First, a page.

The product that best conveys the flash flood potential and its possible severity is the maximum unit streamflow product from the Coupled Routing and Excess Storage (CREST) hydrologic model. The maximum unit streamflow values — the amount of water runoff normalized by its basin area — have been shown to capture the spatial coverage of flash flooding and provide context to its potential severity.
The projected unit streamflow values based on MRMS precipitation rates during the Tennessee flash flood event on Aug. 21, 2021, showed three key features:
How quickly the flash flood threat escalated.
How the extreme values pointed to a potentially catastrophic event.
How the model routed the water to show the impacts on local rivers even after the rainfall ended.
Researchers at NSSL and CIMMS continuously work to enhance the performance of the MRMS and FLASH systems to improve precipitation estimations and flash flood predictions. Efforts with machine learning and artificial intelligence are paving the way for increased performance in areas where radars struggle to accurately capture precipitation. Probabilistic hydrologic modeling with the use of forecast precipitation with the FLASH system looks toward the future of warning for flash floods within the FACETs (Forecasting a Continuum of Environmental Threats) paradigm.
One year ago, a severe thunderstorm with extreme winds — called a derecho — tore through the Midwest United States. The event brought extensive damage — snapping power poles and damaging an estimated 37.7 million acres of farmland. NOAA estimates indicate this is the costliest thunderstorm event in recorded history for the United States, causing more than $11 billion in damage.
Researchers at the NOAA National Severe Storms Laboratory are studying one of the biggest weather stories of 2020, which occurred at the height of crop growing season. The “Iowa Derecho” had a swath of destructive winds and was not only life-threatening but also obliterated crops in its path.
Predictability varies for thunderstorm events, and many numerical models did not do a particularly good job of helping forecasters anticipate the devastating Iowa event, even the day of the storm. Researchers tested whether the experimental Warn-on-Forecast System (WoFS) could have contributed to an improved forecast of the event.
Researchers expanded the model domain to capture the evolution of the fast-moving and long-lived storm and the results of the forecast runs proved very promising. A forecast based on data that was available 12 hours before the derecho developed correctly predicted a fast-moving, bowing thunderstorm system with significant severe winds (> 75 mph) near the ground. In the future, when a fully developed WoFS becomes available for events such as these, this could lead to earlier anticipation of a high-end event.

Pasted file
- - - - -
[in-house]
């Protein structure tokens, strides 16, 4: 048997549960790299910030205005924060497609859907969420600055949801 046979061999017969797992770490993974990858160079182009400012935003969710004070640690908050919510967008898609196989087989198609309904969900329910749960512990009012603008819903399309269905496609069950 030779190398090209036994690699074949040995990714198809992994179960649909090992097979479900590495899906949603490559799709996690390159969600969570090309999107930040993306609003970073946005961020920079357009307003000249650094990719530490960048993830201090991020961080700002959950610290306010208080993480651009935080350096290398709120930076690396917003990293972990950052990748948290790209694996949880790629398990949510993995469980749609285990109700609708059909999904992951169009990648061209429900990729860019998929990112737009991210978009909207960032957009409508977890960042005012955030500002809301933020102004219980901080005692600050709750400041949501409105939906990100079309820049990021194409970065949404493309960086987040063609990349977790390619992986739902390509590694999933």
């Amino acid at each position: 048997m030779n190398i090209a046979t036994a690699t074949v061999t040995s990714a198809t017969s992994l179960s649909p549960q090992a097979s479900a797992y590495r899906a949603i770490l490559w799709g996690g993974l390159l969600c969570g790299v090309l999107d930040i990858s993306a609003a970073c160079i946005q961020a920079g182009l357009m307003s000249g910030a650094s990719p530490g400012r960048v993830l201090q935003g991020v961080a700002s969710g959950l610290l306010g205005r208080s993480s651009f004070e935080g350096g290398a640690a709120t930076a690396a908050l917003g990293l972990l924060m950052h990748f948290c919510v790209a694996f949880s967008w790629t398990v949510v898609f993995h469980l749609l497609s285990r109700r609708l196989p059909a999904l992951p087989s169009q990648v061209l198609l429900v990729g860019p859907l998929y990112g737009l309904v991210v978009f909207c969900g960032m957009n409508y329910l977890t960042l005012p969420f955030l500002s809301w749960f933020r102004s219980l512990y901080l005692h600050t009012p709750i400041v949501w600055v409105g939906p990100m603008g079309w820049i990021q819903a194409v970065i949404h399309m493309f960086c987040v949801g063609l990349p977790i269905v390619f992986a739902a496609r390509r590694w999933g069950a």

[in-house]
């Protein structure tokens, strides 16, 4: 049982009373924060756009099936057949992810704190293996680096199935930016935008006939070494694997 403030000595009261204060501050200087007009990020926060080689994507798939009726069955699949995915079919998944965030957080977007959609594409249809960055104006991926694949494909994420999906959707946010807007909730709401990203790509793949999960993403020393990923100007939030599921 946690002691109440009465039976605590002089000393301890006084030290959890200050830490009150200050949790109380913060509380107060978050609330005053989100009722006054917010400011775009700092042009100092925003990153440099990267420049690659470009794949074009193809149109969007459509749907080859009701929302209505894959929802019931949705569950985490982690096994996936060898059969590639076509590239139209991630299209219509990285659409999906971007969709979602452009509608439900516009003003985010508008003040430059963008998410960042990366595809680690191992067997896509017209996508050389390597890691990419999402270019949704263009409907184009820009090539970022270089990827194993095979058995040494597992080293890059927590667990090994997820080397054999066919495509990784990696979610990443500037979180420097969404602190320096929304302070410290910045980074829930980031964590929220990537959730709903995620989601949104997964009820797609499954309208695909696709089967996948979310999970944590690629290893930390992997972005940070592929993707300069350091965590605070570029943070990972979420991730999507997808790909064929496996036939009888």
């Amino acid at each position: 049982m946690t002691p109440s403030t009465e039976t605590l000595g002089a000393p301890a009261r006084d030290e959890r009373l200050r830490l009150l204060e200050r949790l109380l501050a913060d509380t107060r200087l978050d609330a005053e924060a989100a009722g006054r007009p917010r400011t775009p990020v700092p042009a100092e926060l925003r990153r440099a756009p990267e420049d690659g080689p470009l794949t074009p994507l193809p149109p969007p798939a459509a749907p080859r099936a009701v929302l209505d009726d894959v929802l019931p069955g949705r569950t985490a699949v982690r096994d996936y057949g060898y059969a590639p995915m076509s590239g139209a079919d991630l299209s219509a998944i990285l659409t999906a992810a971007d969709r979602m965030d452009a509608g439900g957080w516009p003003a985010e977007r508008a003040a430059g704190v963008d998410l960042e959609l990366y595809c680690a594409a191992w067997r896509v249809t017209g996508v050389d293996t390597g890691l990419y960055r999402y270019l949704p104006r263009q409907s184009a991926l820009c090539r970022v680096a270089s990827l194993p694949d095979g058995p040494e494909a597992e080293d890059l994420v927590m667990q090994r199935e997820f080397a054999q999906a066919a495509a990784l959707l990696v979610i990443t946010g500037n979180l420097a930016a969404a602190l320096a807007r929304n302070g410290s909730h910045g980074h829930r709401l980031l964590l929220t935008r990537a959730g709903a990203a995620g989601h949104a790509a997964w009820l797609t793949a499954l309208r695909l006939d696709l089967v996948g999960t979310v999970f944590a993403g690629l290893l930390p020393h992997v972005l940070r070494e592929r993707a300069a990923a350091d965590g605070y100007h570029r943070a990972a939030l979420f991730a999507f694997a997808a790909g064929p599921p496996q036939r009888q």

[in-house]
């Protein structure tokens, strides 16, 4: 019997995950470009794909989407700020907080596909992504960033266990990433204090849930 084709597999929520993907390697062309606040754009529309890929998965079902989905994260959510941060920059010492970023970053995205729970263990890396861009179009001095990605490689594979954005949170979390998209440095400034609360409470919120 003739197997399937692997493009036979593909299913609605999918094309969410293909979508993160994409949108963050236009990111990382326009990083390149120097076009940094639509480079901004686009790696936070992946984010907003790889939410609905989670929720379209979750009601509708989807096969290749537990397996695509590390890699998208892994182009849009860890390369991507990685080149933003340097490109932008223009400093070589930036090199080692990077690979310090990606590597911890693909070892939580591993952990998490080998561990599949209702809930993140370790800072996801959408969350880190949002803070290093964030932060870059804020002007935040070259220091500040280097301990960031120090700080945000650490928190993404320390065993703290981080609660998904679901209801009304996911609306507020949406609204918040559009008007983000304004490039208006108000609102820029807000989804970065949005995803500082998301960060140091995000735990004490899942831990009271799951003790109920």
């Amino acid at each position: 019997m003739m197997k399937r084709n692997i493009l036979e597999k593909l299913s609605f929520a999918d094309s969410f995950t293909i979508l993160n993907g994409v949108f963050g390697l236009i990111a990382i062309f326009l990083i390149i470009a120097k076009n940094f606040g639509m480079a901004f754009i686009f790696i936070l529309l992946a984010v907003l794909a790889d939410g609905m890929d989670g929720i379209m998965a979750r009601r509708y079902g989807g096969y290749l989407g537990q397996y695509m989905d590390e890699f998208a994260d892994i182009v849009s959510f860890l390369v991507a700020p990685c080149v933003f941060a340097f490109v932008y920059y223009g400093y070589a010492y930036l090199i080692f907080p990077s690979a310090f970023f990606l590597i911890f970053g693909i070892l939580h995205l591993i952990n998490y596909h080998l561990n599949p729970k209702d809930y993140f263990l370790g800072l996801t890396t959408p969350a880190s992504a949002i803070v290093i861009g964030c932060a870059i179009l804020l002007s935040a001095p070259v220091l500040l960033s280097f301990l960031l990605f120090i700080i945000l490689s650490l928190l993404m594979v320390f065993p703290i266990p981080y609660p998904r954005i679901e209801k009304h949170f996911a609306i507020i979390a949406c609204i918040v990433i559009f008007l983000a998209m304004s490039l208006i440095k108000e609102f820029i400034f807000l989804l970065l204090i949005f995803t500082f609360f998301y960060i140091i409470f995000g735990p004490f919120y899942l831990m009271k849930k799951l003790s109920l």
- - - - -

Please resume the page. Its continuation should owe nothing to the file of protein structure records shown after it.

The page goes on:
Some scientists, like Melissa Wagner, are working in the field to better understand derechos in hopes of providing more accurate warnings in the future. Wagner, a Cooperative Institute for Mesoscale Meteorological Studies (CIMMS) scientist supporting the NSSL, is leading a research effort that’s using drones to gather data on the aftermath of the 2020 derecho.
Wagner’s team used a drone to collect imagery of rural parts of central Iowa hit hard by the derecho in late August and early September. Drones are particularly useful in gathering data on storm damage in rural areas, Wagner said.
Understanding and documenting wind damage helps scientists like Wagner better understand what these storms are capable of and better communicate their risk in the future. It also helps scientists develop more damage indicators for vegetation that are better reflective of storm intensity in rural areas. Wagner’s study is ongoing, and she plans to use UAS to gather this type of data on future derechos and other high-wind events.
Downbursts—an area of strong winds in a thunderstorm—can damage trees and buildings, disrupt air travel, and cause loss of life. Decades of work by scientists has revealed a lot of information about downbursts including certain features seen on radar, known as precursor signatures, that can help forecasters anticipate when a downburst might develop. However, downbursts are still quite challenging to predict—especially in low-shear, summer-time thunderstorms—perhaps because the downbursts and their precursor signatures can develop quickly and be difficult to observe.